Medications Available to Treat Chronic Nerve Pain

Treating chronic nerve pain can be a challenge, as the cause is not always understood. Traditional painkillers used alone, such as NSAIDs, are often ineffective at treating this type of pain; however, a multimodal treatment approach can keep nerve pain symptoms under better control. This approach includes both traditional painkillers, nontraditional pain medications, and other related pain treatments.

Woman taking medication in pill form
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Adjuvant Analgesics

Adjuvant analgesics, such as anticonvulsants and antidepressants, can often combat neuropathic pain sensations. Because these medications were designed to treat conditions other than pain, their use in neuropathic pain treatment is termed "off-label" use. But don’t let that worry you: many adjuvant analgesics have proven more effective at treating chronic nerve pain symptoms than traditional painkillers.

Anticonvulsants used for nerve pain treatment:

  • Gabapentin (Neurontin)
  • Pregabalin (Lyrica)
  • Carbamazepine (Tegretol)
  • Oxcarbazepine (Trileptal)
  • Phenytoin (Dilantin)
  • Valproate (Depacon)
  • Lamotrigine (Lamictal)

Antidepressants used for nerve pain treatment:

  • Amitriptyline (Elavil)
  • Nortriptyline (Aventyl)
  • Desipramine (Norpramin)
  • Citalopram (Celexa)
  • Fluvoxamine (Luvox)
  • Fluoxetine (Prozac)
  • Paroxetine (Paxil)
  • Duloxetine (Cymbalta)
  • Venlafaxine (Effexor)

Traditional Painkillers

In many cases, traditional painkillers alone are not able to control chronic nerve pain symptoms completely. This is because many traditional painkillers, such as NSAIDs, target inflammation, which may or may not be the cause of nerve pain. However, some traditional painkillers do have a role in the treatment of chronic nerve pain. They may be used when adjuvant analgesics are not effective, or in combination with anticonvulsants or antidepressants.​

  • NSAIDs. NSAIDs alone may not be effective at treating neuropathic pain; however, for some people, swelling makes nerve pain symptoms worse. NSAIDs, such as ibuprofen (Advil) or naproxen (Aleve), may be combined with other pain treatments and may help control breakthrough pain.
  • Acetaminophen. Acetaminophen (Tylenol) may be used in combination with adjuvant analgesics to control neuropathic pain or may be used for episodes of breakthrough pain. Some opioids used for neuropathic pain treatment also contain acetaminophen.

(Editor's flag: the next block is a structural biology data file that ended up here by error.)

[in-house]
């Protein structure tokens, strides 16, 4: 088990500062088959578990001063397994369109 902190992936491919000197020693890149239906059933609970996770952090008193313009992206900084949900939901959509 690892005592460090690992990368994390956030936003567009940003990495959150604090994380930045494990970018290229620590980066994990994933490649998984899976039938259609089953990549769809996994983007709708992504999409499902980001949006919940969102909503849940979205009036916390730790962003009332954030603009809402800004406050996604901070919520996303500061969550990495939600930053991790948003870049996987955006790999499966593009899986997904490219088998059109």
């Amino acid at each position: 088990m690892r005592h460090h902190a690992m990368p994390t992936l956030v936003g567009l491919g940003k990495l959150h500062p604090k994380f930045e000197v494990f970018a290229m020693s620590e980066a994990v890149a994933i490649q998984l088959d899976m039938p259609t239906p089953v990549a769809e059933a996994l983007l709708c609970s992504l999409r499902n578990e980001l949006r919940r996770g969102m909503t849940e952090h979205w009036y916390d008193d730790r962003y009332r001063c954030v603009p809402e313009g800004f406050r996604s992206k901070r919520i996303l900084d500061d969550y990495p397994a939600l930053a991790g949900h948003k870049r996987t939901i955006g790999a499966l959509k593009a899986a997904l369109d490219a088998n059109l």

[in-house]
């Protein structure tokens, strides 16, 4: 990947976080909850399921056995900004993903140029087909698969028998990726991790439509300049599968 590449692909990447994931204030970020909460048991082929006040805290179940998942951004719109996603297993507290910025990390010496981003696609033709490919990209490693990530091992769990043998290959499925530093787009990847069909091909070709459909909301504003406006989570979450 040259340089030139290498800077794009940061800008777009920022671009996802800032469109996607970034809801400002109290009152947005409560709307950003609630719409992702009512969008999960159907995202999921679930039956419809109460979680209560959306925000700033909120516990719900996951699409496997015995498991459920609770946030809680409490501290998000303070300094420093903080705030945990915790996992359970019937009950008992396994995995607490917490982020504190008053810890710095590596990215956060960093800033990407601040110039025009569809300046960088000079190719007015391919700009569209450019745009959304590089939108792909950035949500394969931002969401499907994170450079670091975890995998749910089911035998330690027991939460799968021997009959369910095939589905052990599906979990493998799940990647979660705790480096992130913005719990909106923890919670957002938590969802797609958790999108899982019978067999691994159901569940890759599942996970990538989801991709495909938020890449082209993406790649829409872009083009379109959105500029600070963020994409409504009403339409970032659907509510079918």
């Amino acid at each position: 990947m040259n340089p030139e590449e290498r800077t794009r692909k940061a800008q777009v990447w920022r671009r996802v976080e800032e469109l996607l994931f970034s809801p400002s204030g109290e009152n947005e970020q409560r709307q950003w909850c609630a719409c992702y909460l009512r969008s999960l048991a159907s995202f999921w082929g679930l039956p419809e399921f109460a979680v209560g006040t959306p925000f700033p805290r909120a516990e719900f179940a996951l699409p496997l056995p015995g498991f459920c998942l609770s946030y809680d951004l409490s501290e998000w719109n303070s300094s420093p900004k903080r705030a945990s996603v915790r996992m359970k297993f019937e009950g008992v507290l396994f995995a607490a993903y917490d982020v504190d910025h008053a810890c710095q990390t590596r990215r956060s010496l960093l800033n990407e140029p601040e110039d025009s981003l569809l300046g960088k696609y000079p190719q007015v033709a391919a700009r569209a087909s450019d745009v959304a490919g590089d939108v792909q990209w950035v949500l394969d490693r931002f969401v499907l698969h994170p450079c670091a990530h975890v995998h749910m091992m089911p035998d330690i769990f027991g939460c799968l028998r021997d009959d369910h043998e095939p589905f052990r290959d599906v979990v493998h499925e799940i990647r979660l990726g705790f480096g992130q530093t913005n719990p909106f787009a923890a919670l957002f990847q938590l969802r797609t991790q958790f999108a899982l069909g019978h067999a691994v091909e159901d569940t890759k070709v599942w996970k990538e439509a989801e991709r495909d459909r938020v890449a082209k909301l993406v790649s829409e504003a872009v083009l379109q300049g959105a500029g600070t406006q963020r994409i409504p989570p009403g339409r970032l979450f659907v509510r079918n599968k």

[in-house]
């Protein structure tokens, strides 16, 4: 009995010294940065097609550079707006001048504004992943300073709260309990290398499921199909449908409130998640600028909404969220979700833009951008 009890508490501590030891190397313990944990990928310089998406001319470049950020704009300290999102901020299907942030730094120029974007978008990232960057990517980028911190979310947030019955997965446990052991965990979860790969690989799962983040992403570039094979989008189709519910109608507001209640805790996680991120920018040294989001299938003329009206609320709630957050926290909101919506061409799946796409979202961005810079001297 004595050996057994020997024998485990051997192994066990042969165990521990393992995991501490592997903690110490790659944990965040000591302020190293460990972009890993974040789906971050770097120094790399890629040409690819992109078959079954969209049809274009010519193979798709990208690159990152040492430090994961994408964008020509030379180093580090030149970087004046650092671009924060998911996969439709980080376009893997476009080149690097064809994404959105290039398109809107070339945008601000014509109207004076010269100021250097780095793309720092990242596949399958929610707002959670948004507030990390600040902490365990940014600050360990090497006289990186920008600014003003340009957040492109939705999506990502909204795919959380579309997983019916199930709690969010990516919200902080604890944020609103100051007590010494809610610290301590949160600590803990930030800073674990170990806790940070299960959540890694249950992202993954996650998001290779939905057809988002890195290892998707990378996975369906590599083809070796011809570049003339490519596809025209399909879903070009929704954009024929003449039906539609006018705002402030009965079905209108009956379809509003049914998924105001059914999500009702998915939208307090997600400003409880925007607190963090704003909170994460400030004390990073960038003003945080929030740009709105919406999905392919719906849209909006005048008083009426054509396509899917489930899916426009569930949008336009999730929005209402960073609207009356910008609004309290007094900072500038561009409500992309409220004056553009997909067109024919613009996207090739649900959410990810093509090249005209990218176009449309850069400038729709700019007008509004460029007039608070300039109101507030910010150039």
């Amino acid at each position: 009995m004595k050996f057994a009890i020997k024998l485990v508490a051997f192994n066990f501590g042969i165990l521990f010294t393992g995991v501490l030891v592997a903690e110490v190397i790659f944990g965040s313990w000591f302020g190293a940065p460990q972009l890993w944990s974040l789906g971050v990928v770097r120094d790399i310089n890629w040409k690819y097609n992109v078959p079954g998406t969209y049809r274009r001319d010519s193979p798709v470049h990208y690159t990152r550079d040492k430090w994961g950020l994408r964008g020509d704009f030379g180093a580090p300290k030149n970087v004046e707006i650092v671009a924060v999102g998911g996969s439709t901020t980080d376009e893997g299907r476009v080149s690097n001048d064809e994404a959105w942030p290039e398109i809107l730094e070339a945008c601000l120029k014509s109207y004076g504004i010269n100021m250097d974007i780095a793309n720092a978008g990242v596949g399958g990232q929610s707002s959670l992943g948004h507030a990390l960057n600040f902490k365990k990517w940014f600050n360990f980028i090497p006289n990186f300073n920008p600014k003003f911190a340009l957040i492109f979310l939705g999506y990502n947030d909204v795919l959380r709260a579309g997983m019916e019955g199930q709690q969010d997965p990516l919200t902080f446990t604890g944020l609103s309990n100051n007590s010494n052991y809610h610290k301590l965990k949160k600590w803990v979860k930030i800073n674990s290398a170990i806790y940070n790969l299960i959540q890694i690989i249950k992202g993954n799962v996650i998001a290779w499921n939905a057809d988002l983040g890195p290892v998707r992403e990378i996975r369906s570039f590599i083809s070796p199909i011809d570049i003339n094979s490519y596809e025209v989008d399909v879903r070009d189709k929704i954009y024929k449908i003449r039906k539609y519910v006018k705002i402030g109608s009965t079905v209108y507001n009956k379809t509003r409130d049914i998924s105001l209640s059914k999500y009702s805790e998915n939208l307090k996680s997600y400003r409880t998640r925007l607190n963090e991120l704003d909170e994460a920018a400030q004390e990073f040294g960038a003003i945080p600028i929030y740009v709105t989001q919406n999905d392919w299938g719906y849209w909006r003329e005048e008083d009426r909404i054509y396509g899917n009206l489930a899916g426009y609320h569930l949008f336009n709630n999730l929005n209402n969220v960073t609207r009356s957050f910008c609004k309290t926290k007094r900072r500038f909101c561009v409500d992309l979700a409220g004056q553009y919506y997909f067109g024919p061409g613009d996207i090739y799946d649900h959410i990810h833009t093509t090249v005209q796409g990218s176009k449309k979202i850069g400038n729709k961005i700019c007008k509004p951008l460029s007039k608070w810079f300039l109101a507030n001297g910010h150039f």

• Opioids. Opioids may be prescribed for severe neuropathic pain treatment, or as a last line of defense when adjuvant analgesics fail to relieve pain. A "weak" opioid commonly prescribed for neuropathic pain is tramadol (Ultram); however, stronger opioids may also be necessary.
  • Topical Analgesics. While not always effective, some people with neuropathic pain find relief with externally applied pain medications, including lidocaine and capsaicin. Topical analgesics may be combined with other medications.

Other Options

Medications are not the only answer when it comes to neuropathic pain treatment. Some other options that may be used alone, or in combination with painkillers, include:

  • Physical therapy
  • Nerve blocks
  • Spinal cord stimulation
  • Nerve decompression surgery

Complementary and alternative medicine (CAM) may also be helpful for neuropathic pain treatment, including acupuncture as well as herbal remedies. Though most CAMs do not require a prescription, you should still talk to your doctor before starting any new treatments for your nerve pain.

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  1. Cruccu G, Truini A. A review of Neuropathic Pain: From Guidelines to Clinical Practice. Pain Ther. 2017;6(Suppl 1):35-42. doi:10.1007/s40122-017-0087-0

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